• OTX acts as an early warning system of experts around the world, and they are bolstered by our internal threat team to quickly find and analyze new attacks.
  • Advanced detection techniques like identification of behaviors and TTPs means AlienVault can detect many zero-day attacks even if the IOCs change frequently.
See the table below for some examples of how these efforts have resulted in early detection of several different recent threats by USM Anywhere. Vulnerabilities and Zero-day Attack Examples that USM Anywhere Defends Against
Categories: Security Posts

IDA 7.2: Qt 5.6.3 configure options & patch

Hex blog - Tue, 2018/11/06 - 12:29
A handful of our users have already requested information regarding the Qt 5.6.3 build, that is shipped with IDA 7.2. Configure options Here are the options that were used to build the libraries on: Windows: ...\5.6.3\configure.bat "-nomake" "tests" "-qtnamespace" "QT" "-confirm-license" "-accessibility" "-opensource" "-force-debug-info" "-platform" "win32-msvc2015" "-opengl" "desktop" "-prefix" "C:/Qt/5.6.3-x64" Note that you will have … Continue reading IDA 7.2: Qt 5.6.3 configure options & patch
Categories: Security Posts

Pattern Welding Explained as Wearable Art

Niels Provos - Tue, 2018/08/28 - 06:37

Pattern-Welding was used throughout the Viking-age to imbue swords with intricate patterns that were associated with mystical qualities. This visualization shows the pattern progression in a twisted road with increasing removal of material. It took me two years of intermittent work to get to this image. I liked this image so much that I ordered it for myself as a t-shirt and am looking forward for people asking me what the image is all about. If you want to get a t-shirt yourself, you can order this design via RedBubble. If you end up ordering a t-shirt, let me know if it ends up getting you into any interesting conversations!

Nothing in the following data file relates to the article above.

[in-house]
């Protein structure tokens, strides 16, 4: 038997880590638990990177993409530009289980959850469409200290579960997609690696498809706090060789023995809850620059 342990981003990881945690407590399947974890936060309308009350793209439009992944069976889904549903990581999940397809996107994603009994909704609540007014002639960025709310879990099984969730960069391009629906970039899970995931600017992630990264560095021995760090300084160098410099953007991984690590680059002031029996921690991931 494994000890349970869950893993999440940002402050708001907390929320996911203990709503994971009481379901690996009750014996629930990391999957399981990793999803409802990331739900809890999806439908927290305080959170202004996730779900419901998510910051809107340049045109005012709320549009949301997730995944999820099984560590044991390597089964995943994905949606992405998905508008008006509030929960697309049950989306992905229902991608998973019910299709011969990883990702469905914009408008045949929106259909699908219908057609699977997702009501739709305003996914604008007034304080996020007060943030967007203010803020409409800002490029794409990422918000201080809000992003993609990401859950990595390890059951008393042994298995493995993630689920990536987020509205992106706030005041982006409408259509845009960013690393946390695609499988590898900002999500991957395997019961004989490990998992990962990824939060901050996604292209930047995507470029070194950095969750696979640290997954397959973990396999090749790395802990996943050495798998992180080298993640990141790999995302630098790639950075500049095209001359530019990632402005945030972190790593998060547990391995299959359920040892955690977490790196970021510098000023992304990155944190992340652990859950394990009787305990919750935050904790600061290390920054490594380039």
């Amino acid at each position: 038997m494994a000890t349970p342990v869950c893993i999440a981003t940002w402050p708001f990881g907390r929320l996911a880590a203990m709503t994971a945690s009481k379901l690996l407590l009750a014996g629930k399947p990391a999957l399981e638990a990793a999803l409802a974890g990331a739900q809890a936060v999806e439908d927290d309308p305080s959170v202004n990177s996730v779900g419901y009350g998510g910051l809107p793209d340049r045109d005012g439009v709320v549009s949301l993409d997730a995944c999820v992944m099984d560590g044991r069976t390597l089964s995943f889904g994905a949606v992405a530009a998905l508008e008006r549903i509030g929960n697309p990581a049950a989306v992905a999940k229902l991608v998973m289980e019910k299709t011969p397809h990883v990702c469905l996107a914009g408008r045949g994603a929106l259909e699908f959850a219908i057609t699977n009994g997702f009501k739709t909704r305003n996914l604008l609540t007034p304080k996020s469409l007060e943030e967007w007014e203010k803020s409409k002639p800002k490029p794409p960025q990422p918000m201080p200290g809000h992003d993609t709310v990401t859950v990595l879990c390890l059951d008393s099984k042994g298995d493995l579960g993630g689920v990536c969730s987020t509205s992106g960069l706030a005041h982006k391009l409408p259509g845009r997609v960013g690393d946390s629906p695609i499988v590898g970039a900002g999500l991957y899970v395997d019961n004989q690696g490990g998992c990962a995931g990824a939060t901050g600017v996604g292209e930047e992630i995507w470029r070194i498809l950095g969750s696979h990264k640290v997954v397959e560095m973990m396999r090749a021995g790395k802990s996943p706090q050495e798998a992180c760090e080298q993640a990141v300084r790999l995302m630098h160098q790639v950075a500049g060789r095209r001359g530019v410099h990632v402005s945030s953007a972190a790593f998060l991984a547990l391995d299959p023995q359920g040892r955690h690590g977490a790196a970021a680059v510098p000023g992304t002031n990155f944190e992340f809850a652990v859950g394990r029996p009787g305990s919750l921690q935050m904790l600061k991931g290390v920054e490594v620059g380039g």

Categories: Security Posts

An Elaborate Hack Shows How Much Damage IoT Bugs Can Do

Wired: Security - Mon, 2018/04/16 - 19:00
Rube-Goldbergesque IoT hacks are surprisingly simple to pull off—and can do a ton of damage.
Categories: Security Posts

How Russian Facebook Ads Divided and Targeted US Voters Before the 2016 Election

Wired: Security - Mon, 2018/04/16 - 15:00
New research shows just how prevalent political advertising was from suspicious groups in 2016—including Russian trolls.
Categories: Security Posts

Infocon: green

SANS Internet Storm Center, InfoCON: green - Fri, 2018/04/06 - 17:46
ISC Stormcast For Friday, April 6th 2018 https://isc.sans.edu/podcastdetail.html?id=5943
Categories: Security Posts

ISC Stormcast For Friday, April 6th 2018 https://isc.sans.edu/podcastdetail.html?id=5943, (Fri, Apr 6th)

SANS Internet Storm Center, InfoCON: green - Fri, 2018/04/06 - 03:30
(c) SANS Internet Storm Center. https://isc.sans.edu Creative Commons Attribution-Noncommercial 3.0 United States License.
Categories: Security Posts


Threat Hunting & Adversary Emulation: The HELK vs APTSimulator - Part 1, (Thu, Apr 5th)

SANS Internet Storm Center, InfoCON: green - Thu, 2018/04/05 - 19:26